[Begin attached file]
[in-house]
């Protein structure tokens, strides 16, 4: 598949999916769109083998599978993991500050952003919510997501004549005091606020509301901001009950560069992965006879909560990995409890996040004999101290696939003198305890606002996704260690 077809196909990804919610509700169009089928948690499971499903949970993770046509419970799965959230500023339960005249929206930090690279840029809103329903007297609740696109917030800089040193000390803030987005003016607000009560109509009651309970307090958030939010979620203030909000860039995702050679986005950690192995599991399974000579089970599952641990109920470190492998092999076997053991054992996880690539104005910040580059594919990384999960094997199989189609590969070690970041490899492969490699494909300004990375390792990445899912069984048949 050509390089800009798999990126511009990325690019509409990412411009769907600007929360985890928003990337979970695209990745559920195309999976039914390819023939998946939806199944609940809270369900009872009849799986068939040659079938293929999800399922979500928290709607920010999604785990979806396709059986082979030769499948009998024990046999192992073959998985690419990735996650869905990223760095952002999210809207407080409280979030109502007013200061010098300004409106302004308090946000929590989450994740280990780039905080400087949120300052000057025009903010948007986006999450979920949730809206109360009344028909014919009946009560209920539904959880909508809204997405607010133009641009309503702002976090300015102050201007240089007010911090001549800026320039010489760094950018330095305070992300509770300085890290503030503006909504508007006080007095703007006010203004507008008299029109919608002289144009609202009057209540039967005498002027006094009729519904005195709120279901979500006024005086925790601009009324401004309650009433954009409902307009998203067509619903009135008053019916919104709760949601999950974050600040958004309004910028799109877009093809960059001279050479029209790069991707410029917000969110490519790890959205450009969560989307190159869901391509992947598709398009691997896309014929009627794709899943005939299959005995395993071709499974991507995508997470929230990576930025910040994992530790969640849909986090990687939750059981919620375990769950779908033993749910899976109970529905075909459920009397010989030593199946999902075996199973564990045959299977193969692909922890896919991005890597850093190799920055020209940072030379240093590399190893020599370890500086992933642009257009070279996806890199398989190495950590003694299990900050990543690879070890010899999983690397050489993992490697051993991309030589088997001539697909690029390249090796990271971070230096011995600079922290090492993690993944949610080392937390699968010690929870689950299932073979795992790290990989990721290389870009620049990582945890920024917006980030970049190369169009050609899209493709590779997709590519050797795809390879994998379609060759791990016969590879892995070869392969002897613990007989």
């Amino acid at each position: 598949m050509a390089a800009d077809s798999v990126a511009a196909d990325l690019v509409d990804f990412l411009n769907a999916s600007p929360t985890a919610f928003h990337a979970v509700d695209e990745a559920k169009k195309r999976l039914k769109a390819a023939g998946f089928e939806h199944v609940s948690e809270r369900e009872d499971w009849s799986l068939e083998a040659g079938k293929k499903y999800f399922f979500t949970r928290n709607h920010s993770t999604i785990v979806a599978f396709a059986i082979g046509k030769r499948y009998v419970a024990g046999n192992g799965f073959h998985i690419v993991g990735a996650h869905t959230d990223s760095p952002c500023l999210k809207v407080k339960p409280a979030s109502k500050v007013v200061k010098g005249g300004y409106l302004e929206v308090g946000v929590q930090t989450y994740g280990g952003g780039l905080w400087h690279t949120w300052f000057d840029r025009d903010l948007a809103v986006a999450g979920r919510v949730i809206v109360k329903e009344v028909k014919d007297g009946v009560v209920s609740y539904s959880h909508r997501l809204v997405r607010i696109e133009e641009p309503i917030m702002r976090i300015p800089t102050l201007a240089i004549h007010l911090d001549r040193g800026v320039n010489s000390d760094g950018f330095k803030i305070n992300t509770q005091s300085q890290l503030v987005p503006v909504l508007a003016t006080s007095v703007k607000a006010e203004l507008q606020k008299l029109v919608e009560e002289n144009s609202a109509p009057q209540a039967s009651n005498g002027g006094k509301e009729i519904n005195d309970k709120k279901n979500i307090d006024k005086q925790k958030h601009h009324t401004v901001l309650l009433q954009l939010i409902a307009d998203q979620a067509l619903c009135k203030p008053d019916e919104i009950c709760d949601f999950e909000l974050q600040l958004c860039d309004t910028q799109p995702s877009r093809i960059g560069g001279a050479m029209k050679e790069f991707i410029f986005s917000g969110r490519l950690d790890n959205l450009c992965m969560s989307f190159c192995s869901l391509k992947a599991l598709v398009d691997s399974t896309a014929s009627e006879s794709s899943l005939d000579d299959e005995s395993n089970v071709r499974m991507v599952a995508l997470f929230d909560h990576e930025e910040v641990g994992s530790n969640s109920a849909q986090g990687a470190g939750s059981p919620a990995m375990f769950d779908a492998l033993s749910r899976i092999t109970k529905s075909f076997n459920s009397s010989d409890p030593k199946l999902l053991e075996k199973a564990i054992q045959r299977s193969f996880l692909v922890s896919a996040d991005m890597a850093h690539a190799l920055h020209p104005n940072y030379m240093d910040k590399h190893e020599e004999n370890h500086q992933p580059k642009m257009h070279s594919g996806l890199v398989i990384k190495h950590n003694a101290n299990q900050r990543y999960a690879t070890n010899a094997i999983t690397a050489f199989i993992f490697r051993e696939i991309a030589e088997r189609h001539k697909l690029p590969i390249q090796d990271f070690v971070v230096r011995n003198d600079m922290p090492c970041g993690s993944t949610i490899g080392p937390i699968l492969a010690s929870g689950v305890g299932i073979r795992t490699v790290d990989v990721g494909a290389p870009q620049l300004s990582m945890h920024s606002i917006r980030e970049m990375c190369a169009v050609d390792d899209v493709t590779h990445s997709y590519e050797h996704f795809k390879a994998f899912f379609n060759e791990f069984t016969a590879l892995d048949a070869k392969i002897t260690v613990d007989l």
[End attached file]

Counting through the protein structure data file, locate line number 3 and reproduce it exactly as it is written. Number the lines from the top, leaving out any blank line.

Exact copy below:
């Amino acid at each position: 598949m050509a390089a800009d077809s798999v990126a511009a196909d990325l690019v509409d990804f990412l411009n769907a999916s600007p929360t985890a919610f928003h990337a979970v509700d695209e990745a559920k169009k195309r999976l039914k769109a390819a023939g998946f089928e939806h199944v609940s948690e809270r369900e009872d499971w009849s799986l068939e083998a040659g079938k293929k499903y999800f399922f979500t949970r928290n709607h920010s993770t999604i785990v979806a599978f396709a059986i082979g046509k030769r499948y009998v419970a024990g046999n192992g799965f073959h998985i690419v993991g990735a996650h869905t959230d990223s760095p952002c500023l999210k809207v407080k339960p409280a979030s109502k500050v007013v200061k010098g005249g300004y409106l302004e929206v308090g946000v929590q930090t989450y994740g280990g952003g780039l905080w400087h690279t949120w300052f000057d840029r025009d903010l948007a809103v986006a999450g979920r919510v949730i809206v109360k329903e009344v028909k014919d007297g009946v009560v209920s609740y539904s959880h909508r997501l809204v997405r607010i696109e133009e641009p309503i917030m702002r976090i300015p800089t102050l201007a240089i004549h007010l911090d001549r040193g800026v320039n010489s000390d760094g950018f330095k803030i305070n992300t509770q005091s300085q890290l503030v987005p503006v909504l508007a003016t006080s007095v703007k607000a006010e203004l507008q606020k008299l029109v919608e009560e002289n144009s609202a109509p009057q209540a039967s009651n005498g002027g006094k509301e009729i519904n005195d309970k709120k279901n979500i307090d006024k005086q925790k958030h601009h009324t401004v901001l309650l009433q954009l939010i409902a307009d998203q979620a067509l619903c009135k203030p008053d019916e919104i009950c709760d949601f999950e909000l974050q600040l958004c860039d309004t910028q799109p995702s877009r093809i960059g560069g001279a050479m029209k050679e790069f991707i410029f986005s917000g969110r490519l950690d790890n959205l450009c992965m969560s989307f190159c192995s869901l391509k992947a599991l598709v398009d691997s399974t896309a014929s009627e006879s794709s899943l005939d000579d299959e005995s395993n089970v071709r499974m991507v599952a995508l997470f929230d909560h990576e930025e910040v641990g994992s530790n969640s109920a849909q986090g990687a470190g939750s059981p919620a990995m375990f769950d779908a492998l033993s749910r899976i092999t109970k529905s075909f076997n459920s009397s010989d409890p030593k199946l999902l053991e075996k199973a564990i054992q045959r299977s193969f996880l692909v922890s896919a996040d991005m890597a850093h690539a190799l920055h020209p104005n940072y030379m240093d910040k590399h190893e020599e004999n370890h500086q992933p580059k642009m257009h070279s594919g996806l890199v398989i990384k190495h950590n003694a101290n299990q900050r990543y999960a690879t070890n010899a094997i999983t690397a050489f199989i993992f490697r051993e696939i991309a030589e088997r189609h001539k697909l690029p590969i390249q090796d990271f070690v971070v230096r011995n003198d600079m922290p090492c970041g993690s993944t949610i490899g080392p937390i699968l492969a010690s929870g689950v305890g299932i073979r795992t490699v790290d990989v990721g494909a290389p870009q620049l300004s990582m945890h920024s606002i917006r980030e970049m990375c190369a169009v050609d390792d899209v493709t590779h990445s997709y590519e050797h996704f795809k390879a994998f899912f379609n060759e791990f069984t016969a590879l892995d048949a070869k392969i002897t260690v613990d007989l």